Researchers Send Mars Some Radar Love

by Jason Major on August 31, 2012

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A radar map of Mars’ major volcanic regions created by the Arecibo Observatory in Puerto Rico (John Harmon et al., NAIC)

Even though we currently have several missions exploring Mars both from orbit and on the ground, there’s no reason that robots should be having all the fun; recently a team of radio astronomers aimed the enormous 305-meter dish at Puerto Rico’s Arecibo Observatory at Mars, creating radar maps of the Red Planet’s volcanic regions and capturing a surprising level of detail for Earth-based observations.

The team, led by John Harmon of the National Astronomy and Ionosphere Center, bounced radar waves off Mars from Arecibo’s incredibly-sensitive dish, targeting the volcanic Tharsis, Elysium, and Amazonis regions. Depolarized radar imagery best reveals surface textures; the rougher and less uniform a surface is, the brighter it appears to radar while smooth, flat surfaces appear dark.

What the radar maps portray are very bright — and therefore rough — areas on most of the major volcanoes, although some regions do appear dark, such as the summit of Pavonis Mons.

This likely indicates a covering by smoother, softer material, such as dust or soil. This is actually in line with previous observations of the summit of Pavonis Mons made with the HiRISE camera aboard NASA’s Mars Reconnaissance Orbiter, which showed the summit to appear curiously soft-edged and “out-of-focus”, creating a blurry optical illusion of sorts.

It’s thought that the effect is the result of the build-up of dust over millennia, carried across the planet by dust storms but remaining in place once settled because the Martian wind is just so extremely thin — especially at higher altitudes.

The team also found bright areas located away from the volcanoes, indicating rough flows elsewhere, while some smaller volcanoes appeared entirely dark — again, indicating a possible coating of smooth material like dust or solidified lava flows.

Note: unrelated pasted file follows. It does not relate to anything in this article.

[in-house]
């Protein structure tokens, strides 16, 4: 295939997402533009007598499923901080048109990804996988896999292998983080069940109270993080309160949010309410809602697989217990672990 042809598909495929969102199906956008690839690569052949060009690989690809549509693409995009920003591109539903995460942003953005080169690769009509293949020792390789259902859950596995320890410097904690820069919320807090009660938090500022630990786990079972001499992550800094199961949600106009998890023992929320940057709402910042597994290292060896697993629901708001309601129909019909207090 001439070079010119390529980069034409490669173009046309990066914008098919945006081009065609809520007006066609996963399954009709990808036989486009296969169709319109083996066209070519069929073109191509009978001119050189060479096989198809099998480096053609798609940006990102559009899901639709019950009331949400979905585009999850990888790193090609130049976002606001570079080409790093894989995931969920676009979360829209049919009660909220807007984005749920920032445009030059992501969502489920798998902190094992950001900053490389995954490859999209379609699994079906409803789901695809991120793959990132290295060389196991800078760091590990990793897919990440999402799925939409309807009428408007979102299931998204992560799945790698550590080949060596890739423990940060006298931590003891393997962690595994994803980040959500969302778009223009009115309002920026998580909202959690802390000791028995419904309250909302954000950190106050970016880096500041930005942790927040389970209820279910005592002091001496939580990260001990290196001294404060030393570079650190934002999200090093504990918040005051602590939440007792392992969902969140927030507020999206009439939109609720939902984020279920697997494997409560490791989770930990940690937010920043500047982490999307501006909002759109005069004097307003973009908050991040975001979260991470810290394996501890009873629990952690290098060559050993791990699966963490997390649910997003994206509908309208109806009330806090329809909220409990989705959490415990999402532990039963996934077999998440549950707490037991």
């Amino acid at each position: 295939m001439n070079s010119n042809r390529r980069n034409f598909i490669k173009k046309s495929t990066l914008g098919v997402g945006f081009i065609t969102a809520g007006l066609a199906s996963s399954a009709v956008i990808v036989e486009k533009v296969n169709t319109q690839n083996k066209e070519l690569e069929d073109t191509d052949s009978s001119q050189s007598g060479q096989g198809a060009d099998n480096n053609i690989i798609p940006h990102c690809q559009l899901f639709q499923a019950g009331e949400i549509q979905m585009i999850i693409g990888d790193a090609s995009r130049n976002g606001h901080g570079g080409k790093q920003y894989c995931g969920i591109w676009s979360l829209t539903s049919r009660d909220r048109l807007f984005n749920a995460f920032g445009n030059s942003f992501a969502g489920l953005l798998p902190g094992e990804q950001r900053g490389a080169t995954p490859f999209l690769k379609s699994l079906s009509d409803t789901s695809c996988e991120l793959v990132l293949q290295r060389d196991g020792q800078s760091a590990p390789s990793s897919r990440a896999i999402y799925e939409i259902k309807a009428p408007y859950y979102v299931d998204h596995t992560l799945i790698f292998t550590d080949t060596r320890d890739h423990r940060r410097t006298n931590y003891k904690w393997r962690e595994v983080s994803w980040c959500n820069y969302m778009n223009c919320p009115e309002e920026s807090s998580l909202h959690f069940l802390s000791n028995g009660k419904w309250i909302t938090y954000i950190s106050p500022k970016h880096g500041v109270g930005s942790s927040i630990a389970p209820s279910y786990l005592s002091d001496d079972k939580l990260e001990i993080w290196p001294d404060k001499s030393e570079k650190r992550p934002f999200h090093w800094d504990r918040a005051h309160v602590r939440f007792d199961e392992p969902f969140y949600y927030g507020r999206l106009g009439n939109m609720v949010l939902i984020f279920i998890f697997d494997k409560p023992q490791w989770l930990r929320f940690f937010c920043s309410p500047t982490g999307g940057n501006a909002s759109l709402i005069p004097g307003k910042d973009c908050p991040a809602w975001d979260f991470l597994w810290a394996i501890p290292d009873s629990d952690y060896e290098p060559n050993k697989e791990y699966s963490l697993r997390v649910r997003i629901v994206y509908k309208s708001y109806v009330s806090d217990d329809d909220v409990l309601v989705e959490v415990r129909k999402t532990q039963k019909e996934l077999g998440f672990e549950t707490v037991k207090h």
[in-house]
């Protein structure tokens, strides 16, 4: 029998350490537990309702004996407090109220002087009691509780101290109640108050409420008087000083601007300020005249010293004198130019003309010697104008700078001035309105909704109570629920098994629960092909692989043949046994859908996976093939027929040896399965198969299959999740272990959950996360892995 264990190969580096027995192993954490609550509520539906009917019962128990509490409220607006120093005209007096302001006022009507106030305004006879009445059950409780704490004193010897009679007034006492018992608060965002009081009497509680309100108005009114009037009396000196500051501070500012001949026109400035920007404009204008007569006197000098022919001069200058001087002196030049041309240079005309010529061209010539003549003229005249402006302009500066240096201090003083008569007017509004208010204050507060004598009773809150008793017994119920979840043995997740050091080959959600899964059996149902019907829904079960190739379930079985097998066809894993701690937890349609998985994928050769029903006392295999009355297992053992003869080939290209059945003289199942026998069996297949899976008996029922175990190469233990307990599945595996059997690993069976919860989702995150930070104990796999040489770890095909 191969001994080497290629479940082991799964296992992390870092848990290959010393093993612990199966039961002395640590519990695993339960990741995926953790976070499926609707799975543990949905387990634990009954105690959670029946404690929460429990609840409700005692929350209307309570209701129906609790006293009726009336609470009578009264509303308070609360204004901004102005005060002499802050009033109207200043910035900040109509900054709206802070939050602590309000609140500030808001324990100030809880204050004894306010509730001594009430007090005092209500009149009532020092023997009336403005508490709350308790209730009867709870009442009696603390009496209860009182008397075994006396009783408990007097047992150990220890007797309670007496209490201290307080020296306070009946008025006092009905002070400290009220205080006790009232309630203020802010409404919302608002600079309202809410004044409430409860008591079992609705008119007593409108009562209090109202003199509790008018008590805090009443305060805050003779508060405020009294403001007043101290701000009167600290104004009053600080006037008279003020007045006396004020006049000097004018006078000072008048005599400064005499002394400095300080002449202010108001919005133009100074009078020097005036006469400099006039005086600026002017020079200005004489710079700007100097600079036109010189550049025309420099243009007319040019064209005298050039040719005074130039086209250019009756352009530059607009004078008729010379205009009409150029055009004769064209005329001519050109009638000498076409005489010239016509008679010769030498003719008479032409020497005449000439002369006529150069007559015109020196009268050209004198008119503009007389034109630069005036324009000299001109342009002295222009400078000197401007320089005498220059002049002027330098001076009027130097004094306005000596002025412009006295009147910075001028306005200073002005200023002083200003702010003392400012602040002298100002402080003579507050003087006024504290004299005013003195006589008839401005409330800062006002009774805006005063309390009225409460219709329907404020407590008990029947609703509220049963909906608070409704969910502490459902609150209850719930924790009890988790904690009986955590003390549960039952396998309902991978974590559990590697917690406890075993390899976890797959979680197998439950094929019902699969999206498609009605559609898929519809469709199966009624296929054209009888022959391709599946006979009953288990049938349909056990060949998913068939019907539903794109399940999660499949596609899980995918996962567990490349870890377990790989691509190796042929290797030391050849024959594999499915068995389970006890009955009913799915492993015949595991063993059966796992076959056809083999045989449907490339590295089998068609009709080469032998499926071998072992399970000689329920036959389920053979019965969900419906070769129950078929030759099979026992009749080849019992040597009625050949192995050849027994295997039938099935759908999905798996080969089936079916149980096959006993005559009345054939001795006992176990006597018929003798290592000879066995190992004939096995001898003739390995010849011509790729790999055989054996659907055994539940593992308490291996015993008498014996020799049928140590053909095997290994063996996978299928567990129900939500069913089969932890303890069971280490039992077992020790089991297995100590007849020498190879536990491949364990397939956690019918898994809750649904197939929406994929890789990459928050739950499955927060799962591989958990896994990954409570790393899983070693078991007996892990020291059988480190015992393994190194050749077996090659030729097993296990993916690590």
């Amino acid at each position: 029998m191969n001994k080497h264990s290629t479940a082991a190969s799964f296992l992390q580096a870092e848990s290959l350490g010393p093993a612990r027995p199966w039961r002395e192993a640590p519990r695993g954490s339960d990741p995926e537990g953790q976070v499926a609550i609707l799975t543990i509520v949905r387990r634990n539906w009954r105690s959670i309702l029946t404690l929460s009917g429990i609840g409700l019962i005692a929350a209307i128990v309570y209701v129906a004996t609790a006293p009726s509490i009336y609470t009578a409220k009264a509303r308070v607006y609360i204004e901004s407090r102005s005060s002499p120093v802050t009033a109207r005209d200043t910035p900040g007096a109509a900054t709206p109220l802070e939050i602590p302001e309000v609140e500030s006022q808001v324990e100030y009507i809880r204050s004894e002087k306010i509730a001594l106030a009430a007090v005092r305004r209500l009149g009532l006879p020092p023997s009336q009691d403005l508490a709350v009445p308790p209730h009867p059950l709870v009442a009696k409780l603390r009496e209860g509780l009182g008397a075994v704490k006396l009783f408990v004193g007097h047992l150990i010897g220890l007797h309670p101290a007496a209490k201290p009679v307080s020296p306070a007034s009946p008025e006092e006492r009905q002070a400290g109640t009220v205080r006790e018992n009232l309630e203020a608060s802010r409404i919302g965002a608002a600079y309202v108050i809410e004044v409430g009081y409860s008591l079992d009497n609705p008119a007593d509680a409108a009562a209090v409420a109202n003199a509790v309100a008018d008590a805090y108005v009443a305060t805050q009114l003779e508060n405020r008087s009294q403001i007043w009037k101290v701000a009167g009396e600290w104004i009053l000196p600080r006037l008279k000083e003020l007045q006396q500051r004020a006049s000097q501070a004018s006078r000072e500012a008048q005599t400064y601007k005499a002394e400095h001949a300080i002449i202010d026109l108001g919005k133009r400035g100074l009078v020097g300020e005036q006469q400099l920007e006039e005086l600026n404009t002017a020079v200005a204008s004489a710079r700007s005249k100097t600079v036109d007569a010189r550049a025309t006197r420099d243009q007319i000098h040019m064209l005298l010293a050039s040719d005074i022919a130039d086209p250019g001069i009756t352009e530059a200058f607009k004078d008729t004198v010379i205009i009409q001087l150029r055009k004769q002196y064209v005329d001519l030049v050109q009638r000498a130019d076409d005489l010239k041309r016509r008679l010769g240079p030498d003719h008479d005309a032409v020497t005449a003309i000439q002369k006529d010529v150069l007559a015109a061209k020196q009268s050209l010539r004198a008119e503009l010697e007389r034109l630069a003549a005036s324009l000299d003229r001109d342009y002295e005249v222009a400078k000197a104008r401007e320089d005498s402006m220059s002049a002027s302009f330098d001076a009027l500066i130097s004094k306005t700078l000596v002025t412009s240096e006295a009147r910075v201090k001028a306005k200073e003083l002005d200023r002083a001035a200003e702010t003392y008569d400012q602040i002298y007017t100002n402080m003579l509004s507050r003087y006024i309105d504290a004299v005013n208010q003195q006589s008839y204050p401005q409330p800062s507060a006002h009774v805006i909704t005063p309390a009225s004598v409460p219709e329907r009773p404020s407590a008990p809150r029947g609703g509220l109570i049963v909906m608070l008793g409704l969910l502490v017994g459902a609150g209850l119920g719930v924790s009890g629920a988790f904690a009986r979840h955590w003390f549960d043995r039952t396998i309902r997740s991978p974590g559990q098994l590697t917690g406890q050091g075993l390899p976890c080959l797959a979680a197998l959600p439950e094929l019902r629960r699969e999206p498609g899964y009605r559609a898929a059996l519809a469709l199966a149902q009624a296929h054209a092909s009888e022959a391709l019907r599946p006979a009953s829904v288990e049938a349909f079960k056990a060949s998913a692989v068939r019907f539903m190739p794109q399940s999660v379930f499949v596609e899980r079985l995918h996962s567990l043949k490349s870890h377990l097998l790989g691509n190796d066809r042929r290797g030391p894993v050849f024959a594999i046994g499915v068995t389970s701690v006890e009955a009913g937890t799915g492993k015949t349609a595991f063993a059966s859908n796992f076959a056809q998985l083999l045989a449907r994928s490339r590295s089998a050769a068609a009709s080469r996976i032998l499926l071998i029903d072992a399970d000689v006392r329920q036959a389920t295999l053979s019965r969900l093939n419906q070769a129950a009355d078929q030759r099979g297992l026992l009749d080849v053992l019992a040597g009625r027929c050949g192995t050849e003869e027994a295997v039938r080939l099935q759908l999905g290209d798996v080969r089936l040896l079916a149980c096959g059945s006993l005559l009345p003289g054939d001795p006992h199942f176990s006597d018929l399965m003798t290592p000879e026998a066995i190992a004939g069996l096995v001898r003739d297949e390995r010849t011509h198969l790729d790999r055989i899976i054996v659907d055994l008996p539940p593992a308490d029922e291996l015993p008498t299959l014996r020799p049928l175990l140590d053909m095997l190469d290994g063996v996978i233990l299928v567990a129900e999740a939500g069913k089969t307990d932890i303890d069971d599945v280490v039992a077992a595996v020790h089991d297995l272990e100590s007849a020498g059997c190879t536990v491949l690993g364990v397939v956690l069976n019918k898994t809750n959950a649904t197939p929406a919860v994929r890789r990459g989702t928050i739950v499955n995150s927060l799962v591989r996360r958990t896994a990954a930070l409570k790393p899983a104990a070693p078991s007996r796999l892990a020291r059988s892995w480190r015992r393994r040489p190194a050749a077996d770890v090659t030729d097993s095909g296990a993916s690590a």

The resolution of the radar maps corresponds to the wavelength of the signals emitted from Arecibo; the 12.6 centimeter signal allows for surface resolution of Mars of about 3 km.

The team’s paper was published in the journal Icarus on July 25. Read more on the Red Planet Report here.

The iconic 305-meter radar telescope at Arecibo Observatory in Puerto Rico

 

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A graphic designer in Rhode Island, Jason writes about space exploration on his blog Lights In The Dark, Discovery News, and, of course, here on Universe Today. Ad astra!

basic August 31, 2012 at 4:06 AM

Please, could the author of the article read the quoted research paper a bit more carefully. There is not enough velocity (orbital and rotation combined) difference to accomplish a radar signal wavelength shift from S-band microwave to LF-band radio!

The quoted image resolution is indeed related to the doppler shift of the radar signal due to the rotation of the Mars, but the exact relation is significantly more complicated than simple wavelength shift from 12,5cm to 3km. That would require some relativistic velocities!

The quoted paper is fascinating read and I recommend it if it is accessible freely (I’m working at a university so I was able to read it). They have images showing data across the so-called doppler equator, yet they acknowledge that the radar imaging has ambiguity in north-south direction. Overly simplified, the ambiguity in radar imaging stems from the fact that the velocity of the Mars’s ground, when viewed from the Earth, is equal in equal latitudes in south and north. Of course, the tilt of the Mars’s rotation axis and things like that complicate this simple case. How do they get data across this doppler equator is beyond me. (Maybe some of the cited papers might help, but I’ve already used up my today’s non-thesis-writing-time-quota. :D )

Are there any radar astronomy experts around here to clarify this?

ps. See for yourselves! The doppler equator is visible in the topmost image of this article. It is a dark horizontal line at -10 degrees latitude. Indeed most of the image data is north from that line, but there are still recognizable features south of the line.

Richard_Kirk August 31, 2012 at 11:31 AM

The wavelength did not change significantly from 12.6 cm. The limit of resolution on Mars is determined by the wavelength, the diameter of the Arecibo telescope, and the distance to Mars. Wikipedia has a good page if you search “radio telescope resolution”.

Jason Major August 31, 2012 at 12:14 PM

Thanks; I suppose radio telescopes wouldn’t be very useful for deep-sky astronomy if the signals degraded that much.

Torbjörn Larsson August 31, 2012 at 3:32 PM

Nope, paywall.

But this article on doppler imaging hints that the N-S ambiguity can be broken by the reflex delay when the orbiting body’s axis is tilted with respect to the observer. I.e. the relative polar regions (from the observer’s viewpoint) of a spherical body are further away and adds delay.

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